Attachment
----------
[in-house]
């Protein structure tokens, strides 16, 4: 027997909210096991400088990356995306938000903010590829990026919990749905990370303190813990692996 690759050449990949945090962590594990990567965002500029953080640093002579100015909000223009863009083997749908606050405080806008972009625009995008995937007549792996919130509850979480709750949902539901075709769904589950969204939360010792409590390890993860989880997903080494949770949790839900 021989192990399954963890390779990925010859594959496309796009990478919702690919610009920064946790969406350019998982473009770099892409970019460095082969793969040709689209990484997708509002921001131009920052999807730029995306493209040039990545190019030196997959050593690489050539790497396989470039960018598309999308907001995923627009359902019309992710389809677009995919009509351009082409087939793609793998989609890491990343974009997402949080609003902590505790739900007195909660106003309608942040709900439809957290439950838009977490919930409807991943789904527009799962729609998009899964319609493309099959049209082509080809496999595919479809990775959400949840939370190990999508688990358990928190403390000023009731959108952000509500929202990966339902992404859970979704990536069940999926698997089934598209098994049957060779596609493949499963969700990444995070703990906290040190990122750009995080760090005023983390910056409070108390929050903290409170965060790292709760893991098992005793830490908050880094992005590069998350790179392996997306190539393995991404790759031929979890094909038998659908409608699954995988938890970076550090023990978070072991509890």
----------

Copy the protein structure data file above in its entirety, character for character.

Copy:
[in-house]
């Protein structure tokens, strides 16, 4: 027997909210096991400088990356995306938000903010590829990026919990749905990370303190813990692996 690759050449990949945090962590594990990567965002500029953080640093002579100015909000223009863009083997749908606050405080806008972009625009995008995937007549792996919130509850979480709750949902539901075709769904589950969204939360010792409590390890993860989880997903080494949770949790839900 021989192990399954963890390779990925010859594959496309796009990478919702690919610009920064946790969406350019998982473009770099892409970019460095082969793969040709689209990484997708509002921001131009920052999807730029995306493209040039990545190019030196997959050593690489050539790497396989470039960018598309999308907001995923627009359902019309992710389809677009995919009509351009082409087939793609793998989609890491990343974009997402949080609003902590505790739900007195909660106003309608942040709900439809957290439950838009977490919930409807991943789904527009799962729609998009899964319609493309099959049209082509080809496999595919479809990775959400949840939370190990999508688990358990928190403390000023009731959108952000509500929202990966339902992404859970979704990536069940999926698997089934598209098994049957060779596609493949499963969700990444995070703990906290040190990122750009995080760090005023983390910056409070108390929050903290409170965060790292709760893991098992005793830490908050880094992005590069998350790179392996997306190539393995991404790759031929979890094909038998659908409608699954995988938890970076550090023990978070072991509890």